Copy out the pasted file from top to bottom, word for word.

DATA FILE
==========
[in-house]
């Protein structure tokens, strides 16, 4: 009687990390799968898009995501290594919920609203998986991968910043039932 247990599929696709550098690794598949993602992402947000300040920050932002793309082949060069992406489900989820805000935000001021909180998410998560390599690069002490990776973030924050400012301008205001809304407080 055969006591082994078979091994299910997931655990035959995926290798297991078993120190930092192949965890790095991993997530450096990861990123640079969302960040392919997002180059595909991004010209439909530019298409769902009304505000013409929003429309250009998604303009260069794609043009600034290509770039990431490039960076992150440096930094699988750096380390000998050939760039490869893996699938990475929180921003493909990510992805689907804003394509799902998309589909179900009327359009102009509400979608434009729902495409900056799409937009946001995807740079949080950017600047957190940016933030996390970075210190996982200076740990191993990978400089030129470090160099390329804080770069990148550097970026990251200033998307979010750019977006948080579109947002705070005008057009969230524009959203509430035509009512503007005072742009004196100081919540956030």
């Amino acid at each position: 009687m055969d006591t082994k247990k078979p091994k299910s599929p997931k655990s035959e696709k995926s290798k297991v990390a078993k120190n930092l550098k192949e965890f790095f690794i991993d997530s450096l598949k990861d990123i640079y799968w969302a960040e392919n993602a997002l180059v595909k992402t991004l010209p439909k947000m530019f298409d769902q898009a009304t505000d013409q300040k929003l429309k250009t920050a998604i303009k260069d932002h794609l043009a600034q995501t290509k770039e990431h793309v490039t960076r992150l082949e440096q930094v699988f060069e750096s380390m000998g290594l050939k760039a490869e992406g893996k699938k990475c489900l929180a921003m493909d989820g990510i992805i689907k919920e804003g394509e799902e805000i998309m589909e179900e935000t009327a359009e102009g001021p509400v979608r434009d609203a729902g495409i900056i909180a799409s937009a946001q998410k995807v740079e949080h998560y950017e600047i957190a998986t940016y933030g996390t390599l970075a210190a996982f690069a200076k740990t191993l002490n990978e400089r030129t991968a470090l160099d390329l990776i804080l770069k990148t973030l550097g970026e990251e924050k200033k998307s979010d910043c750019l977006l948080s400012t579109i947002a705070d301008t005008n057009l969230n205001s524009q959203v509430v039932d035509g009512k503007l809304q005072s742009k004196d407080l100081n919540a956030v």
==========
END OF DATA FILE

[in-house]
């Protein structure tokens, strides 16, 4: 009687990390799968898009995501290594919920609203998986991968910043039932 247990599929696709550098690794598949993602992402947000300040920050932002793309082949060069992406489900989820805000935000001021909180998410998560390599690069002490990776973030924050400012301008205001809304407080 055969006591082994078979091994299910997931655990035959995926290798297991078993120190930092192949965890790095991993997530450096990861990123640079969302960040392919997002180059595909991004010209439909530019298409769902009304505000013409929003429309250009998604303009260069794609043009600034290509770039990431490039960076992150440096930094699988750096380390000998050939760039490869893996699938990475929180921003493909990510992805689907804003394509799902998309589909179900009327359009102009509400979608434009729902495409900056799409937009946001995807740079949080950017600047957190940016933030996390970075210190996982200076740990191993990978400089030129470090160099390329804080770069990148550097970026990251200033998307979010750019977006948080579109947002705070005008057009969230524009959203509430035509009512503007005072742009004196100081919540956030």
């Amino acid at each position: 009687m055969d006591t082994k247990k078979p091994k299910s599929p997931k655990s035959e696709k995926s290798k297991v990390a078993k120190n930092l550098k192949e965890f790095f690794i991993d997530s450096l598949k990861d990123i640079y799968w969302a960040e392919n993602a997002l180059v595909k992402t991004l010209p439909k947000m530019f298409d769902q898009a009304t505000d013409q300040k929003l429309k250009t920050a998604i303009k260069d932002h794609l043009a600034q995501t290509k770039e990431h793309v490039t960076r992150l082949e440096q930094v699988f060069e750096s380390m000998g290594l050939k760039a490869e992406g893996k699938k990475c489900l929180a921003m493909d989820g990510i992805i689907k919920e804003g394509e799902e805000i998309m589909e179900e935000t009327a359009e102009g001021p509400v979608r434009d609203a729902g495409i900056i909180a799409s937009a946001q998410k995807v740079e949080h998560y950017e600047i957190a998986t940016y933030g996390t390599l970075a210190a996982f690069a200076k740990t191993l002490n990978e400089r030129t991968a470090l160099d390329l990776i804080l770069k990148t973030l550097g970026e990251e924050k200033k998307s979010d910043c750019l977006l948080s400012t579109i947002a705070d301008t005008n057009l969230n205001s524009q959203v509430v039932d035509g009512k503007l809304q005072s742009k004196d407080l100081n919540a956030v």